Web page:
Discussing my situation in the previous couple of columns, I considered some of the broader issues in the academy. The last column seems to have stirred up some debate. I probably came across as quite angry in my denunciation of the 1960s and 1970s generation of academics who allowed the university system to be colonised by the forces of managerialism. It’s true that these columns provide a cathartic outlet for my frustrations, but I have not just been spending my time brooding on the inequities of academic life. In the past few weeks, my hustling has been more intense than ever – and finally, things seem to be paying off.
A few weeks ago I heard about a small family trust that funds work in my area. I went to meet the trustees, and they encouraged me to make a bid for a research grant. As a family trust, they don’t have reams of bureaucracy: the application was quick and easy, and the response came in a few days. I was successful, and I now have a modest amount of funding for a project that will take nearly a year to complete. Although the stipend works out as about half the amount of my previous grant, the money reduces the financial pressure on my family and me. The grant doesn’t come with full economic costs, but it is being channelled through my university, which is good for my reputation.
A few days after hearing from the trust, I was invited to bid for some consultancy work for a small charity. The amount on offer did not cover the work that was involved, but I was able to bargain for a fairer deal. Now, for three or four months, I will have another source of funding that will take my total income to something almost respectable.
So I can breathe again for the time being.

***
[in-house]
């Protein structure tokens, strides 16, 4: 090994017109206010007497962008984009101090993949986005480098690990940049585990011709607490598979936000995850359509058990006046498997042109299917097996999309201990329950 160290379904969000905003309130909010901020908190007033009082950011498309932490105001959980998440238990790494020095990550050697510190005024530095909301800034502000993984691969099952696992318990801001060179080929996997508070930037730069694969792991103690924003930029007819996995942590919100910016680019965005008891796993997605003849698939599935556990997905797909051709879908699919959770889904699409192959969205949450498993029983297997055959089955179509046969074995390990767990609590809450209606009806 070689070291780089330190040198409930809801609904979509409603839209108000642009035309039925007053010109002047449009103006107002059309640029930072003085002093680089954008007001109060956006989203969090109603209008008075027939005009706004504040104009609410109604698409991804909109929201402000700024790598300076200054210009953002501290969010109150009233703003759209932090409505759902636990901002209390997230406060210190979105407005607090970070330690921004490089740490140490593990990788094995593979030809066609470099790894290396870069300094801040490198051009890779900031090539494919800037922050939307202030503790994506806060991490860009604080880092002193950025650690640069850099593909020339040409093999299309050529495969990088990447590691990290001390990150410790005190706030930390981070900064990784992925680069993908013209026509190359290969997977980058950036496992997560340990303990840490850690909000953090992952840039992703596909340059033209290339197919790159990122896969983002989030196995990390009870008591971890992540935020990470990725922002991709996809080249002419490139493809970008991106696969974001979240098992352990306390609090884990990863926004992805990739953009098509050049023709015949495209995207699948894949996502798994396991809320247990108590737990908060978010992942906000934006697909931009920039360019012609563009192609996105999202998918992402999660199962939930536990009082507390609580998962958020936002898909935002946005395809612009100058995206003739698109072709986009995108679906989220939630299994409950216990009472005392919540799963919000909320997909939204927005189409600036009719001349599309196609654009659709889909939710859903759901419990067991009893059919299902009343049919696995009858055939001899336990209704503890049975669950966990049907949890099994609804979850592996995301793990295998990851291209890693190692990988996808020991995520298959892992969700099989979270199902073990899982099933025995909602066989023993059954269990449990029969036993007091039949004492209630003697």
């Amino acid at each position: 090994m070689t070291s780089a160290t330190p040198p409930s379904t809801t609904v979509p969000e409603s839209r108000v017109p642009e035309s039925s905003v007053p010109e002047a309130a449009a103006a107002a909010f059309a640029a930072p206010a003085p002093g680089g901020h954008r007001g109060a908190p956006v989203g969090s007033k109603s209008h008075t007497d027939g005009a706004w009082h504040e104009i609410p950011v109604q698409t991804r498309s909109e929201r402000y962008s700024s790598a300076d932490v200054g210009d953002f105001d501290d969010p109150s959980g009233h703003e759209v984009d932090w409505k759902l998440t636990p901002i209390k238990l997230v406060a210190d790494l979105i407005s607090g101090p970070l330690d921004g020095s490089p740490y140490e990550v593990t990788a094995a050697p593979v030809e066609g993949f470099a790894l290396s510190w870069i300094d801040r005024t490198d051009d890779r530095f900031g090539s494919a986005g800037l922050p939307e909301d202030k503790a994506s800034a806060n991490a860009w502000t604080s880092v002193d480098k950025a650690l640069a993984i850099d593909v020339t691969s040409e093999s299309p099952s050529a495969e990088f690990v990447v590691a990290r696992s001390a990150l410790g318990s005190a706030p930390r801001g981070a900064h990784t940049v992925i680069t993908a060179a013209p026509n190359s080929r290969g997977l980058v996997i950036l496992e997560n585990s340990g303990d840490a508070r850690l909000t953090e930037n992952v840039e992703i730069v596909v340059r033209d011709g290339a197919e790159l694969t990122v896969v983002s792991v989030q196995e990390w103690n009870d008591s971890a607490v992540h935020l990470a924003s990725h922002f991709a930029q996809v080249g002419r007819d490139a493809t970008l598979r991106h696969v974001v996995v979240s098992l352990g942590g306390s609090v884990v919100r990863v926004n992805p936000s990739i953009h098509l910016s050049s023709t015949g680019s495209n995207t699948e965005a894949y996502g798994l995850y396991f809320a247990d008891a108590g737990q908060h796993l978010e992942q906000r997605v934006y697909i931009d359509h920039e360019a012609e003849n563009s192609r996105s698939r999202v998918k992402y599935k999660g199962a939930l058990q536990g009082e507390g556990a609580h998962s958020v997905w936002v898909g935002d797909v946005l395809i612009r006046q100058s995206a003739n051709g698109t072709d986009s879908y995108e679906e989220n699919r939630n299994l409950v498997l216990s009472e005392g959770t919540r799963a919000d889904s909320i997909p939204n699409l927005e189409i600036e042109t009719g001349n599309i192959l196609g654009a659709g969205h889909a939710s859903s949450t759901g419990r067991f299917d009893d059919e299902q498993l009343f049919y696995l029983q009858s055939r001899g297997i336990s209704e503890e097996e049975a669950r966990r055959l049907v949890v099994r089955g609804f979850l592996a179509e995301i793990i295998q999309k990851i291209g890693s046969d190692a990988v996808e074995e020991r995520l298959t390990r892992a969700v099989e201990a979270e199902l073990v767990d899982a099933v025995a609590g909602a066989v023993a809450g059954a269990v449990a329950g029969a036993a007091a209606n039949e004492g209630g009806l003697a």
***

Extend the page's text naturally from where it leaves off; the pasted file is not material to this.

Still, although my affairs have taken a positive turn, nothing has really changed. All the issues and problems that I have discussed before – and in fairness, the positive things, too – remain the same as they ever were. I am still an insecure scholar with no permanent position. I cannot immerse myself in the research and consultancy work that I have succeeded in getting because I have to think about where the next grant is coming from. I am already worrying about how I will find the time to work on the large research council funding application that I really need to do, to say nothing about the inconvenient timing that will leave me juggling the consultancy and the research. And on top of all of this, there is the constant churn of occasional teaching, paid and unpaid writing and the myriad unrecompensed activities that academics need to do to maintain their status.
This is my life for now, and it may remain so indefinitely. It is a life of constant stimulation and excitement that comes from never knowing what possibilities may open up tomorrow. It is also a life of financial worry, ill health, insecurity and ambiguity. I will keep fighting and will keep focusing on The Work – the thing that makes everything (almost) worthwhile.
Perhaps there is a point in most careers when working life seems like an endless process of repetition. I am reminded of a T-shirt I once saw: “Cheer up, Britney: try working in a fucking call centre.” At least the repetitive woes of my career are balanced out by the chance to produce something that is uniquely my own. That’s much better than working in a fucking call centre.
This is the penultimate “Insecure Scholar” column. Because nothing has really changed and to continue would only be to repeat myself, it seems an appropriate time to stop. Next week’s final column will be published in the print edition of Times Higher Education (out Thursday 18 March) as well as online, and I will take the opportunity to reflect on what I have learned in writing it, as well as what I believe is the wider relevance of my situation.